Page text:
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CONCORD, N.C. -- Two wins in nine starts haven't altered the way Kevin Harvick races, but the Stewart-Haas Racing driver admits he finds himself in a "unique" position these days.
"Just because with the way things have gone," Harvick, 38, said Tuesday during an appearance at Charlotte Motor Speedway. "You didn't really know how they would go."
As competitive as he had been in the previous seasons, early success in a completely new environment with a new team has been a pleasant surprise. Now, he said, "you expect to go to the track and race for a win every week. That's a unique mindset."
Racing for wins and championships isn't exactly foreign to Harvick, who is in his 14th season at the NASCAR Sprint Cup Series level. When he packed up and departed Richard Childress Racing at the close of the 2013 season, he left with 23 career victories, three third-place points finishes in the last four seasons and a healthy dose of respect from his peers in the garage.
"I didn't change teams to get worse," he said. "I went in with the intention of being competitive.
" ? You put everything together with the intention of trying to improve upon your situation in the past. I think so far it's gone really well. Every week it's a constant evaluation of parts and pieces, people, (and) situations. We're still gathering notes just like we were at Richmond this (past) weekend for the first time as a group ? with the new rules.
"We've been fortunate to have fast cars pretty much every week. We missed it a little bit last week, but that's probably the first time we've been off."
That he heads to Talladega Superspeedway, site of Sunday's Aaron's 499, 20th in points says more about the early growing pains of a new team than the team's abilities. Sandwiched around four finishes outside the top 35 this year were wins at Phoenix and Darlington. Last week at Richmond, where Harvick said the team "missed it a little bit," he still managed an 11th-place finish.
Give Harvick a fast car and he'll get it to the front. Give him one of the fastest and chances are he'll keep it there.
NASCAR's season is a long one, and it's full of wild swings of fortune -- this week's winner can find himself first on the sidelines barely a week later. Some drivers struggle to find a measure of success when changing teams. Others catch lightning in a bottle much sooner -- as was the case of Matt Kenseth, a seven-race winner in 2013 in his debut season with Joe Gibbs Racing.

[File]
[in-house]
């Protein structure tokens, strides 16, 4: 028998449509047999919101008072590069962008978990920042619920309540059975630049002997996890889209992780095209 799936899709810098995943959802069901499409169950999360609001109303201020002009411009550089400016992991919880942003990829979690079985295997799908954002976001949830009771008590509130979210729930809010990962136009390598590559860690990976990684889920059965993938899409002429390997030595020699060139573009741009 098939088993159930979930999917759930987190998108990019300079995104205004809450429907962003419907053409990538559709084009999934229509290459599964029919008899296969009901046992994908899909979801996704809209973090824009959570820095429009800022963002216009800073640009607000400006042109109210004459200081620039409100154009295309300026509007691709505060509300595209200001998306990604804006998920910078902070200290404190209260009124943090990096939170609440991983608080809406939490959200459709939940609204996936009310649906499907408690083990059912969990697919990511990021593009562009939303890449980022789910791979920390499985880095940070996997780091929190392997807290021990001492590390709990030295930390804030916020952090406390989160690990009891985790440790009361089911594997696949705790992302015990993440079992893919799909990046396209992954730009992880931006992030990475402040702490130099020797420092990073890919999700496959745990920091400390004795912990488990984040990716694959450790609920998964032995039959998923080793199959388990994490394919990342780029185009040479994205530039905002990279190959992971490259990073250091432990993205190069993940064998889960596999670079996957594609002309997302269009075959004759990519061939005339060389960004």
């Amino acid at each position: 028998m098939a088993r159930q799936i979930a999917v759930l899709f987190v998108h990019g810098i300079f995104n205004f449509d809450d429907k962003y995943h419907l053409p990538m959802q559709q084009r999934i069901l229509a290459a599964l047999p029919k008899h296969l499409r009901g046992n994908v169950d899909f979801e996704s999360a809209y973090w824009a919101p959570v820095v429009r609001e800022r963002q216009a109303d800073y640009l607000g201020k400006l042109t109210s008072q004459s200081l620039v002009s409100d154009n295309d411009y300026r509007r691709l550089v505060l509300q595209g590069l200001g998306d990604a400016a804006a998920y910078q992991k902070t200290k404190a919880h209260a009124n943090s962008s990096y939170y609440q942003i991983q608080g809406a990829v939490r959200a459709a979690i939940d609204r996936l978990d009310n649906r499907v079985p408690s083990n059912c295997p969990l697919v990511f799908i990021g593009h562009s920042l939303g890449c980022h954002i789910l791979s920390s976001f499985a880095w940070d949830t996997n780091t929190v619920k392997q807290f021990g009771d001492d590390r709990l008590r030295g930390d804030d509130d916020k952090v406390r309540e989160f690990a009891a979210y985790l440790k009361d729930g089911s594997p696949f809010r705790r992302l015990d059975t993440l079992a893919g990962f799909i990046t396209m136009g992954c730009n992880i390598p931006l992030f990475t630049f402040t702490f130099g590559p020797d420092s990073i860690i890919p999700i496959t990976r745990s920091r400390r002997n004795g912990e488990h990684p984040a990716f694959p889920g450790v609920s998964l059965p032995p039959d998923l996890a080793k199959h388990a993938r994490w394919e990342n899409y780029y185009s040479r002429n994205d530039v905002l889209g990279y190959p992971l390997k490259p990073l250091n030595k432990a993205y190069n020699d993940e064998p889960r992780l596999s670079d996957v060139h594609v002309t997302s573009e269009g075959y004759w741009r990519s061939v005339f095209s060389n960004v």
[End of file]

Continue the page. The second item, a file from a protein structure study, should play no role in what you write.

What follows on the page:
Harvick has already shown that he and his No. 4 team can win. They have shown that they can be fast every week. And that's the major difference this year for the Bakersfield, California native.
"In the past, (it was) 'Well we hadn't run good here,' " he said. "Well, we haven't been to most of these places (with SHR) as a team ever. We're approaching all these race tracks for the first time and everywhere we've been they've done a great job in either bringing a fast car or making a slow car into a fast car by the end of the weekend. They've done a good job. I think we can go to any type of race track and be competitive and contend for wins."
It's rare that a driver is considered a contender each week as the series moves through the diverse assortment of track layouts. Some shine on the mile-and-a-half tracks, others have stronger short-track or restrictor-plate programs. But only a few are seen as legitimate threats to contend for the win each and every week.
Jeff Gordon, the four-time champion, knows the feeling. So, too, does three-time champ Tony Stewart. And Jimmie Johnson? The Hendrick Motorsports driver, along with his No. 48 team, practically re-wrote the book on sustaining excellence while en route to six championships.
Harvick has visited the territory before. He appears ready to take up residence there now.
Can Harvick and his team maintain their early-season charge? Or will a fast start be forgotten months from now?
That's yet to be determined. But to maintain something, you first have to achieve it. After nine races, Harvick has clearly accomplished that.
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